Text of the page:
Notorious B.I.G. "Hypnotize" (1997)
How could you possibly make a column about the most memorable rap videos of the 90's and not have the absolute kings of the genre make a proper appearance. Bad Boy Records could have their own post featuring only their videos. For Christ's sake, Puffy was responsible for singlehandedly taking the video game to a new level. He created his own era, the Jiggy era, known for big budgets, big singles, shiny ass suits, and unforgettable music videos. To call this one memorable is a complete understatement. 9 out of 10 people who have seen it could at least describe over half of the scenes to you in perfect detail. The Bentley/motorcycle car chase in reverse, the boat chase, the fly girl dancers, and BIG's impeccable Versace wardrobe. BIG himself could hardly keep your attention, even with his absolutely incredible verses on this one, the visuals were just that arresting. Hail to the kings baby, Bad Boy knew how to do it big for the biggest rapper of the era, both in persona, talent, and charisma. Perfect.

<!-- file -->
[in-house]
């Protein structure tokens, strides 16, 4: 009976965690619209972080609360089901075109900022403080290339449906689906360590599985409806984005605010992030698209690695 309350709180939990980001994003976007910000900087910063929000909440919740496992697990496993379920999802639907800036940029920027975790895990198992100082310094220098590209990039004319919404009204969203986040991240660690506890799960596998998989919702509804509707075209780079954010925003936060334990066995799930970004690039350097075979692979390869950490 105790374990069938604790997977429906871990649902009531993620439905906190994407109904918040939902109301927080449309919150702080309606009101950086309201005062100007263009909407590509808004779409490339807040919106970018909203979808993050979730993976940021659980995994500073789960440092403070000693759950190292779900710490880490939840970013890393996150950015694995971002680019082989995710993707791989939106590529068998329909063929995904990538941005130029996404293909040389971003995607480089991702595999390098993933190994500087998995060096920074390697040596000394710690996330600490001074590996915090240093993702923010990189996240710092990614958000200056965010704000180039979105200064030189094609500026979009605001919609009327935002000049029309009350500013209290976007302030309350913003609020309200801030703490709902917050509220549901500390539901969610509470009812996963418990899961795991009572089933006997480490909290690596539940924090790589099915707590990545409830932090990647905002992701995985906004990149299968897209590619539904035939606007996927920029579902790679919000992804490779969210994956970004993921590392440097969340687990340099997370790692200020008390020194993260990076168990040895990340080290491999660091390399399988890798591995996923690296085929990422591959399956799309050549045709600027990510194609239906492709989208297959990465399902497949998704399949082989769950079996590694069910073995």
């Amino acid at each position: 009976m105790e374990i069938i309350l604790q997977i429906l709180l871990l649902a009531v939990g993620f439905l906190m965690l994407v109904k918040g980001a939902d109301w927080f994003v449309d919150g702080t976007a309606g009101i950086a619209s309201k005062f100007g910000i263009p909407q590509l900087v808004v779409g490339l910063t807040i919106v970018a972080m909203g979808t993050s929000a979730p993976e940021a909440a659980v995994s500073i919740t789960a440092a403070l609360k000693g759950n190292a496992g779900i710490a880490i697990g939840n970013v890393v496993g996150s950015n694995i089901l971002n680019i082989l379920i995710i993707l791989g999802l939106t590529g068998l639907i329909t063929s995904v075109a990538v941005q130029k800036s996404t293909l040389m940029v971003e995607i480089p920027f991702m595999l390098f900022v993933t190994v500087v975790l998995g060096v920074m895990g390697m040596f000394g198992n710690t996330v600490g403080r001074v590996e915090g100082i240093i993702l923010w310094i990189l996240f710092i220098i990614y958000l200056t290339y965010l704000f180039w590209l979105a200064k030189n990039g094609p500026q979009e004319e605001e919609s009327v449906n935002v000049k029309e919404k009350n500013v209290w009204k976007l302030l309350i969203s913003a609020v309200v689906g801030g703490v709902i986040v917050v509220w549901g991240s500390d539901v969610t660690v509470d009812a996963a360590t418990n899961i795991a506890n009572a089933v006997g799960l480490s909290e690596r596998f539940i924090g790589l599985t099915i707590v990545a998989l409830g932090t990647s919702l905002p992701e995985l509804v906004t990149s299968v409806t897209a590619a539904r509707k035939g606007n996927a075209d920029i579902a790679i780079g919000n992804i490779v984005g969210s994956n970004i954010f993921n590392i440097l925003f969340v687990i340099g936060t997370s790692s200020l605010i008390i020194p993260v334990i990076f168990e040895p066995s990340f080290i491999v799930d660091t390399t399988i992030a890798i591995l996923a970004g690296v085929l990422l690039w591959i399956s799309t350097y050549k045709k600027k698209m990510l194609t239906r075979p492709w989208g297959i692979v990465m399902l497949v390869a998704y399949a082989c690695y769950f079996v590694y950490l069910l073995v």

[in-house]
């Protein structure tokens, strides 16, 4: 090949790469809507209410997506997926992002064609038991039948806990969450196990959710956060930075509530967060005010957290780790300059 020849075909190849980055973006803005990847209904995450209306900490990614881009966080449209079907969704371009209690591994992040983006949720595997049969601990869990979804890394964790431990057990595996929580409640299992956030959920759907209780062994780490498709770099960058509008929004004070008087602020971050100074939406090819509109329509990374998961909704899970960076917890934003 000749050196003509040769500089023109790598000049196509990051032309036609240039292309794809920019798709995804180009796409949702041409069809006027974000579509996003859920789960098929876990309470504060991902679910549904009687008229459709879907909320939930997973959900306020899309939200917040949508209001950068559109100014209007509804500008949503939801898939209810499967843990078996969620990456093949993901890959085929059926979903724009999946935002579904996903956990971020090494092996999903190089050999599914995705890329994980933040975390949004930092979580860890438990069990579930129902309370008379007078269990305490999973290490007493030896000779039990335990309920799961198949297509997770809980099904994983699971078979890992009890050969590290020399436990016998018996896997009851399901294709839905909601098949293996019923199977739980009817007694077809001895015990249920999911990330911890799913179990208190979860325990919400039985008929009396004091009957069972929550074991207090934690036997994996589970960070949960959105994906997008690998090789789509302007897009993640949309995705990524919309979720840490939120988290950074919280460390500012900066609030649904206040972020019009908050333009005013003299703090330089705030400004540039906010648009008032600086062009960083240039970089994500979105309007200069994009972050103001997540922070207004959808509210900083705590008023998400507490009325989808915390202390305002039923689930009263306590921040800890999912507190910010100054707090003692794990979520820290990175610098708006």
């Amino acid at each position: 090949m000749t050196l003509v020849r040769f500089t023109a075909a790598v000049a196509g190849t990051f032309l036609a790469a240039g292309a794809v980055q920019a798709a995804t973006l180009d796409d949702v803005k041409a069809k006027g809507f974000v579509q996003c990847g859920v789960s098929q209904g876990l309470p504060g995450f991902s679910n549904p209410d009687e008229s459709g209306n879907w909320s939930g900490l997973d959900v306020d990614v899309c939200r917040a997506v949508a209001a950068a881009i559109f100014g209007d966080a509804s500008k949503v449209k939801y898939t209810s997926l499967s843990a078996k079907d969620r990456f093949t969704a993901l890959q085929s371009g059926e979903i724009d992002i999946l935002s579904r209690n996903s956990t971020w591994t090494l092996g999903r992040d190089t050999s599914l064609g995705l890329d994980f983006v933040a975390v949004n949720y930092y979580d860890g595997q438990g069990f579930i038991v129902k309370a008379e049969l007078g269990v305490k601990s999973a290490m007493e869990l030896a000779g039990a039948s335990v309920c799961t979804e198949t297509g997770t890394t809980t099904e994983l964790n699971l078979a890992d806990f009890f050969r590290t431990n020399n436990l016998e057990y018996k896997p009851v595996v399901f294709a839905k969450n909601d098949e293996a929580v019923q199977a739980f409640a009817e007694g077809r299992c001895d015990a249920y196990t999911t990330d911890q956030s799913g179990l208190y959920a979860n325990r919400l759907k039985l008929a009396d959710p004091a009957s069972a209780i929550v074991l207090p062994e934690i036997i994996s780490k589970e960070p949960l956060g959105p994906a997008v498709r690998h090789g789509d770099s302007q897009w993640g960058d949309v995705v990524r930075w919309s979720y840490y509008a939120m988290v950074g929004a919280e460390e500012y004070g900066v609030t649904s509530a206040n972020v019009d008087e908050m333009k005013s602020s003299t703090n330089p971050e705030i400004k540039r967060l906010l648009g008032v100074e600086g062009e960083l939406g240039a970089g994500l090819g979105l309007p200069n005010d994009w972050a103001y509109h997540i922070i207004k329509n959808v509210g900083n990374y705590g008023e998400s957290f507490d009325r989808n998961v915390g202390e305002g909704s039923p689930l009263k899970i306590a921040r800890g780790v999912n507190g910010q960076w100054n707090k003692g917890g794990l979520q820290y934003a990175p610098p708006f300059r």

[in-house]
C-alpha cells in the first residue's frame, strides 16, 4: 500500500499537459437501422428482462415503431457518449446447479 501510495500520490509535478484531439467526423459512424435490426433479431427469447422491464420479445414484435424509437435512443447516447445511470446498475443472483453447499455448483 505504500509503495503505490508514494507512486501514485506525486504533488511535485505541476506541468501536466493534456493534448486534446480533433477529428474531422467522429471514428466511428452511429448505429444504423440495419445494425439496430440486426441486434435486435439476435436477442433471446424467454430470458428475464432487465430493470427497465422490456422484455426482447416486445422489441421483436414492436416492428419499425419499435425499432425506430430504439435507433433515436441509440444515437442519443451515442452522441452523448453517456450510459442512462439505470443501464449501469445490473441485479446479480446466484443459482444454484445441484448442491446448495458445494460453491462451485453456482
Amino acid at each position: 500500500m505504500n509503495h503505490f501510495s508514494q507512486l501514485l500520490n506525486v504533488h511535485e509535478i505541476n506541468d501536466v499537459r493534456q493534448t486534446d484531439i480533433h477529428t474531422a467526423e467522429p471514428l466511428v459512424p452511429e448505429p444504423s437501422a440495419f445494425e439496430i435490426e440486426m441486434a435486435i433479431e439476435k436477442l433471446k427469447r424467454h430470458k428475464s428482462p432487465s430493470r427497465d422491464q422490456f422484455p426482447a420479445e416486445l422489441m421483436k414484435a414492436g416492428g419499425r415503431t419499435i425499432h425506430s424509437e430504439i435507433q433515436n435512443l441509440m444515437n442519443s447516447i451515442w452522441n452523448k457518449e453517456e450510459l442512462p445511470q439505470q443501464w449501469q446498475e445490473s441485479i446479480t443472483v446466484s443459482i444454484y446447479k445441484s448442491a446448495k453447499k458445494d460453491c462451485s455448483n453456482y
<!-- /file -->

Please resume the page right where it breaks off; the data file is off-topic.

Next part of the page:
These clips only begin to scratch the surface of the hundreds of incredible and unforgettable videos that accompanied some of the most classic music to ever have been made in the genre. In just one magical, hyperkinetic decade, Hip Hop music transitioned from conscious afrocentrism, to biting political gangster commentary, to shiny suits and big budgets, onward to the conspicuous consumption of the "bling" era. And in only a few more years after that, it would all be over as the Internet age would change the music industry forever.
No more million dollar budgets, no more high concept visuals. Nowadays you are lucky if you get a decent green screen, or a story line at all other than "I am rich and famous and you should want to be me."
That's not to say there aren't interesting things still being done, but never again like it was. However, through the medium that shook it all up (the Internet) we are able to look back any time we want. To be able to see a bygone era, and appreciate the creativity that existed, the potential that was.
Things may never reach these heights again, but for a time, things were sure fun to look at.